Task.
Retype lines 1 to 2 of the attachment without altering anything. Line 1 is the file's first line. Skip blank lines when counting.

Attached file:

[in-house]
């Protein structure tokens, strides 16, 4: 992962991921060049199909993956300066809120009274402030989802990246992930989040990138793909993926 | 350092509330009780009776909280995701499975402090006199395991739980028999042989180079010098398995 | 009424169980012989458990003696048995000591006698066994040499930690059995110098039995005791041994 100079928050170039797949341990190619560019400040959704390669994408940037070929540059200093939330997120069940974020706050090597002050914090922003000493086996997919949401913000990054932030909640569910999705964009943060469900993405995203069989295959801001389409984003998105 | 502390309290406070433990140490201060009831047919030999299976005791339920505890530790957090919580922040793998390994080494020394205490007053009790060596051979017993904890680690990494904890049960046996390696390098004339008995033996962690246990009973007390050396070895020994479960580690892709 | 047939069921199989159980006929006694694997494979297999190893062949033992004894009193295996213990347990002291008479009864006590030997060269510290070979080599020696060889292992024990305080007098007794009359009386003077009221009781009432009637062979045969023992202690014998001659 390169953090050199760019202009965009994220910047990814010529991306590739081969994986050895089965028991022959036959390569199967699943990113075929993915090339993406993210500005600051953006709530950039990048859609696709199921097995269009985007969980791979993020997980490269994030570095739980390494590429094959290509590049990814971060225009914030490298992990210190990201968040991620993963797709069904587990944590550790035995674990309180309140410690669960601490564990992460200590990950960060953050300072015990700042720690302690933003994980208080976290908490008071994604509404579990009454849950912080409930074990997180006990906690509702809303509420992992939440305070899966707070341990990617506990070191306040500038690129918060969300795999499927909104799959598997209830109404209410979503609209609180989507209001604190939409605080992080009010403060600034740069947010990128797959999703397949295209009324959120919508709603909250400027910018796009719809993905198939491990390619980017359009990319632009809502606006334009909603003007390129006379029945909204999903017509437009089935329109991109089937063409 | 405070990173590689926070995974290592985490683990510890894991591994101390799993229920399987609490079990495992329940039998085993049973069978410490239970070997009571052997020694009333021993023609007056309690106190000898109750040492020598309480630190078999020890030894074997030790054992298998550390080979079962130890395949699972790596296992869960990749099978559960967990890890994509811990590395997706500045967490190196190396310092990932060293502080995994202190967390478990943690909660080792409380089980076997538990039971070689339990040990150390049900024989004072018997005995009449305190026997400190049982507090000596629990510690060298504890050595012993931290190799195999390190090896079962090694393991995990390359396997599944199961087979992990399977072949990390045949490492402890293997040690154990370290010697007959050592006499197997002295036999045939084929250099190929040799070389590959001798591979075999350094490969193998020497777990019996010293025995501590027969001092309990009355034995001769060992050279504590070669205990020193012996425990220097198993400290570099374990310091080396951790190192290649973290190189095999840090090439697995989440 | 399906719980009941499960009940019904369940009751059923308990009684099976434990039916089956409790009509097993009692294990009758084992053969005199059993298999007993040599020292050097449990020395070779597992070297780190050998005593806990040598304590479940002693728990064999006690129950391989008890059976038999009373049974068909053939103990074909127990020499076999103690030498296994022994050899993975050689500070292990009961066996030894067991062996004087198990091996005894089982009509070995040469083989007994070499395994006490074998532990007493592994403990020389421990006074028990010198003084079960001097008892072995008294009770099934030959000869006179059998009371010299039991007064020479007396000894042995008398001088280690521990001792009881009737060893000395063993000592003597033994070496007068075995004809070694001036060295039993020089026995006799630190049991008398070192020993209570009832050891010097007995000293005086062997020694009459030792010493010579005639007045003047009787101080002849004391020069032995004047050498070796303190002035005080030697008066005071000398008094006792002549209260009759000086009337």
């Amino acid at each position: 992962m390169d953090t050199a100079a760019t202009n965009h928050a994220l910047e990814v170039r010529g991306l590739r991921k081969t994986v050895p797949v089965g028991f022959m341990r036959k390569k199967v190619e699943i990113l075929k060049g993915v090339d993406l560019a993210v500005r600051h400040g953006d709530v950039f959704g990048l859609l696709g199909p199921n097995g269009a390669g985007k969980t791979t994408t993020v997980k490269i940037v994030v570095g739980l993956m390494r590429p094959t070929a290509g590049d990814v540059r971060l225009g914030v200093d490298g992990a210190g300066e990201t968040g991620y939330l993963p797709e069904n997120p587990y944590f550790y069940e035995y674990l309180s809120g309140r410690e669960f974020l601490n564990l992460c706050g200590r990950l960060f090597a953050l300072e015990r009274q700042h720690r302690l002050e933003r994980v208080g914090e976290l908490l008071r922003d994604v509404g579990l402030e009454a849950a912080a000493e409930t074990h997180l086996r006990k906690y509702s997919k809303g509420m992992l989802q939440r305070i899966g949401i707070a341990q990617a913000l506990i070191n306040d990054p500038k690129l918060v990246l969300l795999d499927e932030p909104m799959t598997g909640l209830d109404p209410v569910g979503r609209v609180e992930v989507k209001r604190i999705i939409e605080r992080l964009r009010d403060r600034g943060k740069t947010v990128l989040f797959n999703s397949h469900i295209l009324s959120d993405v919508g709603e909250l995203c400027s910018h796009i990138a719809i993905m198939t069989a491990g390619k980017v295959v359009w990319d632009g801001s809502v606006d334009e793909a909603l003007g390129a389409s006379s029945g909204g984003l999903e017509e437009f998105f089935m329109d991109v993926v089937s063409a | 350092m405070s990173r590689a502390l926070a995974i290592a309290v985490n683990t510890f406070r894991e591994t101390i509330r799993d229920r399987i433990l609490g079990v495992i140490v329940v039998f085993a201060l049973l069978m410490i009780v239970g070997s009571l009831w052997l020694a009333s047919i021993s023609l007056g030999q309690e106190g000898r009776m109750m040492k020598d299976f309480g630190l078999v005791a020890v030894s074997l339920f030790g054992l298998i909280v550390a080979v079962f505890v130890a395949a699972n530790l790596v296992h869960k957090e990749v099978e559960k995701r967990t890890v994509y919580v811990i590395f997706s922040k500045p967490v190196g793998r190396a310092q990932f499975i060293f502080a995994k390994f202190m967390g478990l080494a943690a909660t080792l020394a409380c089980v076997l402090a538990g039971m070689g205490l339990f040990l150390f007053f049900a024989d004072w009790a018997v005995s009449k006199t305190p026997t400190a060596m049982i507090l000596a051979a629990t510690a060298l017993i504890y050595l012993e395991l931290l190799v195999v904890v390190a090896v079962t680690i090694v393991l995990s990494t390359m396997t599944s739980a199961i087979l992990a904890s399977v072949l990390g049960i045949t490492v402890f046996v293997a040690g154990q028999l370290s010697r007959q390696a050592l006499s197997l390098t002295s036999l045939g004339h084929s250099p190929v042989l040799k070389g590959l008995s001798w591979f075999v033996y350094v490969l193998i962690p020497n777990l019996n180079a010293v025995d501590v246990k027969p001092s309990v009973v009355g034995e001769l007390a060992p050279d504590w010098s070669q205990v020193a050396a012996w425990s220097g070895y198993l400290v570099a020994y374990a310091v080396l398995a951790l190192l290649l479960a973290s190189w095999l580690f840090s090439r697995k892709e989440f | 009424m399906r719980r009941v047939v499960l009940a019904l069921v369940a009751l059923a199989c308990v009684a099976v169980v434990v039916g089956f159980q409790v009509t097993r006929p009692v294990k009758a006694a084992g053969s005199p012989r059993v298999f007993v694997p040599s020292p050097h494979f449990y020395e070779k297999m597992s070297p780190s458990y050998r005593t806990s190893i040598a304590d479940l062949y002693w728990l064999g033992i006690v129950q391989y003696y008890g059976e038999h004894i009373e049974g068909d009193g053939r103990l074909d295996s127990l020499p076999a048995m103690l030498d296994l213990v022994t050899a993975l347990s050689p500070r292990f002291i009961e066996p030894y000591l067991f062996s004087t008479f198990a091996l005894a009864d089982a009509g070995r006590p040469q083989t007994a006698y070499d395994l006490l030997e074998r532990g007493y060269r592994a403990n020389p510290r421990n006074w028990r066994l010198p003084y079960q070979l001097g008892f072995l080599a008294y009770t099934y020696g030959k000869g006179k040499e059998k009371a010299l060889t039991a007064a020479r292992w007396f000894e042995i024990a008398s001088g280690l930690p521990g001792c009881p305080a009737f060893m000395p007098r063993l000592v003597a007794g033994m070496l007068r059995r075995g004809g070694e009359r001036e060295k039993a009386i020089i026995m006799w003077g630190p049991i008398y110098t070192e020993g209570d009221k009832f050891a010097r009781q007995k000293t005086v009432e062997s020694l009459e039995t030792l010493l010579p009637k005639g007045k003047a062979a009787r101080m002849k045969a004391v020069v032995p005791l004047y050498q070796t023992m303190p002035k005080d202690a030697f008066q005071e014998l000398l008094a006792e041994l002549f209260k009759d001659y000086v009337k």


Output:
[in-house]
């Protein structure tokens, strides 16, 4: 992962991921060049199909993956300066809120009274402030989802990246992930989040990138793909993926 | 350092509330009780009776909280995701499975402090006199395991739980028999042989180079010098398995 | 009424169980012989458990003696048995000591006698066994040499930690059995110098039995005791041994 100079928050170039797949341990190619560019400040959704390669994408940037070929540059200093939330997120069940974020706050090597002050914090922003000493086996997919949401913000990054932030909640569910999705964009943060469900993405995203069989295959801001389409984003998105 | 502390309290406070433990140490201060009831047919030999299976005791339920505890530790957090919580922040793998390994080494020394205490007053009790060596051979017993904890680690990494904890049960046996390696390098004339008995033996962690246990009973007390050396070895020994479960580690892709 | 047939069921199989159980006929006694694997494979297999190893062949033992004894009193295996213990347990002291008479009864006590030997060269510290070979080599020696060889292992024990305080007098007794009359009386003077009221009781009432009637062979045969023992202690014998001659 390169953090050199760019202009965009994220910047990814010529991306590739081969994986050895089965028991022959036959390569199967699943990113075929993915090339993406993210500005600051953006709530950039990048859609696709199921097995269009985007969980791979993020997980490269994030570095739980390494590429094959290509590049990814971060225009914030490298992990210190990201968040991620993963797709069904587990944590550790035995674990309180309140410690669960601490564990992460200590990950960060953050300072015990700042720690302690933003994980208080976290908490008071994604509404579990009454849950912080409930074990997180006990906690509702809303509420992992939440305070899966707070341990990617506990070191306040500038690129918060969300795999499927909104799959598997209830109404209410979503609209609180989507209001604190939409605080992080009010403060600034740069947010990128797959999703397949295209009324959120919508709603909250400027910018796009719809993905198939491990390619980017359009990319632009809502606006334009909603003007390129006379029945909204999903017509437009089935329109991109089937063409 | 405070990173590689926070995974290592985490683990510890894991591994101390799993229920399987609490079990495992329940039998085993049973069978410490239970070997009571052997020694009333021993023609007056309690106190000898109750040492020598309480630190078999020890030894074997030790054992298998550390080979079962130890395949699972790596296992869960990749099978559960967990890890994509811990590395997706500045967490190196190396310092990932060293502080995994202190967390478990943690909660080792409380089980076997538990039971070689339990040990150390049900024989004072018997005995009449305190026997400190049982507090000596629990510690060298504890050595012993931290190799195999390190090896079962090694393991995990390359396997599944199961087979992990399977072949990390045949490492402890293997040690154990370290010697007959050592006499197997002295036999045939084929250099190929040799070389590959001798591979075999350094490969193998020497777990019996010293025995501590027969001092309990009355034995001769060992050279504590070669205990020193012996425990220097198993400290570099374990310091080396951790190192290649973290190189095999840090090439697995989440 | 399906719980009941499960009940019904369940009751059923308990009684099976434990039916089956409790009509097993009692294990009758084992053969005199059993298999007993040599020292050097449990020395070779597992070297780190050998005593806990040598304590479940002693728990064999006690129950391989008890059976038999009373049974068909053939103990074909127990020499076999103690030498296994022994050899993975050689500070292990009961066996030894067991062996004087198990091996005894089982009509070995040469083989007994070499395994006490074998532990007493592994403990020389421990006074028990010198003084079960001097008892072995008294009770099934030959000869006179059998009371010299039991007064020479007396000894042995008398001088280690521990001792009881009737060893000395063993000592003597033994070496007068075995004809070694001036060295039993020089026995006799630190049991008398070192020993209570009832050891010097007995000293005086062997020694009459030792010493010579005639007045003047009787101080002849004391020069032995004047050498070796303190002035005080030697008066005071000398008094006792002549209260009759000086009337």